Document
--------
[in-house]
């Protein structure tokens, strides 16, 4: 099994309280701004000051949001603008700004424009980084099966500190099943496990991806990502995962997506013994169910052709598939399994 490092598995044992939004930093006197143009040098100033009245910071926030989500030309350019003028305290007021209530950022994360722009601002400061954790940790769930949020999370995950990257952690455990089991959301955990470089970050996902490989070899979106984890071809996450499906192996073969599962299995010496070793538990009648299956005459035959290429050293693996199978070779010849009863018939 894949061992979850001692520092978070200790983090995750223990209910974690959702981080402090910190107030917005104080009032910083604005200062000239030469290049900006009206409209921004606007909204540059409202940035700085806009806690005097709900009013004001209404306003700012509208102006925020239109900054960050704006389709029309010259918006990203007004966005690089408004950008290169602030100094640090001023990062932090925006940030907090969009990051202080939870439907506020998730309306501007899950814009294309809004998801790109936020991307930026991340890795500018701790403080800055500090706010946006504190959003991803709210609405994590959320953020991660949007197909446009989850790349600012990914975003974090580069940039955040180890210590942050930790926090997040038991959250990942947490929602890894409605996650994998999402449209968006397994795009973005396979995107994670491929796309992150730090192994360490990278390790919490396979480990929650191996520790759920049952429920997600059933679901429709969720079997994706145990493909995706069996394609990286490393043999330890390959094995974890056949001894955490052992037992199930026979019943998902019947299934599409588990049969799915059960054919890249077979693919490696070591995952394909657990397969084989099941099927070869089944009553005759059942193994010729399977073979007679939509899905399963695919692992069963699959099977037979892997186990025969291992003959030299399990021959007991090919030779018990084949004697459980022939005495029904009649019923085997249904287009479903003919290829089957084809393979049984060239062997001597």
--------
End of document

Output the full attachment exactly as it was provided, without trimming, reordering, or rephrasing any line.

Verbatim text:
[in-house]
């Protein structure tokens, strides 16, 4: 099994309280701004000051949001603008700004424009980084099966500190099943496990991806990502995962997506013994169910052709598939399994 490092598995044992939004930093006197143009040098100033009245910071926030989500030309350019003028305290007021209530950022994360722009601002400061954790940790769930949020999370995950990257952690455990089991959301955990470089970050996902490989070899979106984890071809996450499906192996073969599962299995010496070793538990009648299956005459035959290429050293693996199978070779010849009863018939 894949061992979850001692520092978070200790983090995750223990209910974690959702981080402090910190107030917005104080009032910083604005200062000239030469290049900006009206409209921004606007909204540059409202940035700085806009806690005097709900009013004001209404306003700012509208102006925020239109900054960050704006389709029309010259918006990203007004966005690089408004950008290169602030100094640090001023990062932090925006940030907090969009990051202080939870439907506020998730309306501007899950814009294309809004998801790109936020991307930026991340890795500018701790403080800055500090706010946006504190959003991803709210609405994590959320953020991660949007197909446009989850790349600012990914975003974090580069940039955040180890210590942050930790926090997040038991959250990942947490929602890894409605996650994998999402449209968006397994795009973005396979995107994670491929796309992150730090192994360490990278390790919490396979480990929650191996520790759920049952429920997600059933679901429709969720079997994706145990493909995706069996394609990286490393043999330890390959094995974890056949001894955490052992037992199930026979019943998902019947299934599409588990049969799915059960054919890249077979693919490696070591995952394909657990397969084989099941099927070869089944009553005759059942193994010729399977073979007679939509899905399963695919692992069963699959099977037979892997186990025969291992003959030299399990021959007991090919030779018990084949004697459980022939005495029904009649019923085997249904287009479903003919290829089957084809393979049984060239062997001597």